When PCs were “sold to business” they were initially sold to the accounting department. They were the only ones who could justify spending north of $5,000 to do spreadsheets. Spreadsheet users needed math keys. They basically needed a calculator keypad with a “Total” key they allowed someone to call “Enter.” There was great animosity between the PC world and the world of real computers. They absolutely refused to utilize the DEC keyboard despite it being the Unix standard. As a result you are missing a key. EDT users usually have to make some half-assed accommodation for this. The WORD key usually gets mapped as <ALT><KeyPad+> using the left <ALT> key.

Actual EDT help screen

Take a good look at the EDT keypad help again and consider selecting some text. (This is a shot of a Putty terminal actually logged into Eisner.) Forget about the left side, just look at the keypad. What are the steps to select text?

  1. First you have to navigate to the text you want.
  2. Start a selection.
  3. Navigate to end of text you want.
  4. Do something with the text.

EDT navigation was direction sensitive. It defaulted to ADVANCE but could be toggled between ADVANCE and BACKUP via the 4 and 5 keys on the keypad. Navigating a CHAR, LINE, Word, SECTion, or PAGE honored the current direction. Even EOL (End of Line) honored it as did DELete Line and UNDelete Line.

Prior to the PC, all of your navigation and basic editing was done with one hand. On the PC, if you wish to perform Word operations, you will need two hands, but the bulk of your operations are performed with one hand centered over the keypad.

If you needed text from various parts of various programs to be pasted into the program you are working on now, you simply opened those files up in other buffers and selected the text you needed. The APPEND would append your currently selected text to whatever was in the paste buffer (clipboard for you PC types.) Yes, I actually implemented that. If you want a rundown on the features I’ve been working on you can read it here. I had to add a clipboard viewer just so I could test this feature.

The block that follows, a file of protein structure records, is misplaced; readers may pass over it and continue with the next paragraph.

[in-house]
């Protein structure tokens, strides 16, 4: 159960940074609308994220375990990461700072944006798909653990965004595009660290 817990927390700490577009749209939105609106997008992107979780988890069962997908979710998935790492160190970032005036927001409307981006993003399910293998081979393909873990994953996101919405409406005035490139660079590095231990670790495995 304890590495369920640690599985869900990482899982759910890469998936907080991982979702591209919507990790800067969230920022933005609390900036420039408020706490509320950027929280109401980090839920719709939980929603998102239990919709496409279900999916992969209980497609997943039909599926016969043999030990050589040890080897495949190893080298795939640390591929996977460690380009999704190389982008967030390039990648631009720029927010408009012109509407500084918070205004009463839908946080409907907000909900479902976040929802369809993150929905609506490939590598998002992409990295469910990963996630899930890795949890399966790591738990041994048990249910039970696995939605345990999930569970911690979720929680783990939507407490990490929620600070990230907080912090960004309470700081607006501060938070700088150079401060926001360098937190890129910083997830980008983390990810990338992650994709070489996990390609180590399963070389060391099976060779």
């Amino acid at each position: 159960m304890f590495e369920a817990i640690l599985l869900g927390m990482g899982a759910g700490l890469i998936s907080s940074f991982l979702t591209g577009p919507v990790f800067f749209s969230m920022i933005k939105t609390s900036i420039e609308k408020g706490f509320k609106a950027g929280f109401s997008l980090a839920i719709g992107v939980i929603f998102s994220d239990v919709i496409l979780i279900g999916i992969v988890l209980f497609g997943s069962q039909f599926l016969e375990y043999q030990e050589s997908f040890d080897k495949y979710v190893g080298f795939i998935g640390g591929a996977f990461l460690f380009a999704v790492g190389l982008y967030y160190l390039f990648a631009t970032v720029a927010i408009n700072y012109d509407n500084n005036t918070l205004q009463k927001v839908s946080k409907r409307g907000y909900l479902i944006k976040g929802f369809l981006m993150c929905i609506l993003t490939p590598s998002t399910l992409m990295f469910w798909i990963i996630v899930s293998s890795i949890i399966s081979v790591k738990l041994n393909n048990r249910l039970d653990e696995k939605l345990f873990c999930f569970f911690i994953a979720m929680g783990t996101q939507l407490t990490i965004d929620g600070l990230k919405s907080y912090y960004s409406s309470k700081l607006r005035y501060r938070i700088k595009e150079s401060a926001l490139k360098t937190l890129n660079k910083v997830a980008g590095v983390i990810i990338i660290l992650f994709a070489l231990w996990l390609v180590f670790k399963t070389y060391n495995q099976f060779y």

Clipboard contents

Once I have Diamond to where it is “good enough” I will expose it to my fellow EDT/VMS enthusiasts. At the very least there will be a few hundred who “give it a whirl.” These are all very seasoned developers. One or two joining the Diamond (assuming this code gets accepted) project would allow for serious enhancements. I can tell you right now some of the things that would be very high on their list of wants/priorities.

  1. Ability to support both ANSI-COBOL and DEC-COBOL-85. The current hard coding of comments in the syntax highlighting make this impossible. DEC-COBOL-85 was both free format and the comment indicator could be anywhere on the line. Haven’t dug deep into it for a while, but I seem to remember it also allowed for the “!” to be a comment-to-end-of-line indicator. ANSI-COBOL indicated a comment by having a “*” in column 7.
  2. FORTRAN-IV, 77, and 90 support. Again this spans the standards from fixed position card format to freeform coding. It also has an array of comment indicators.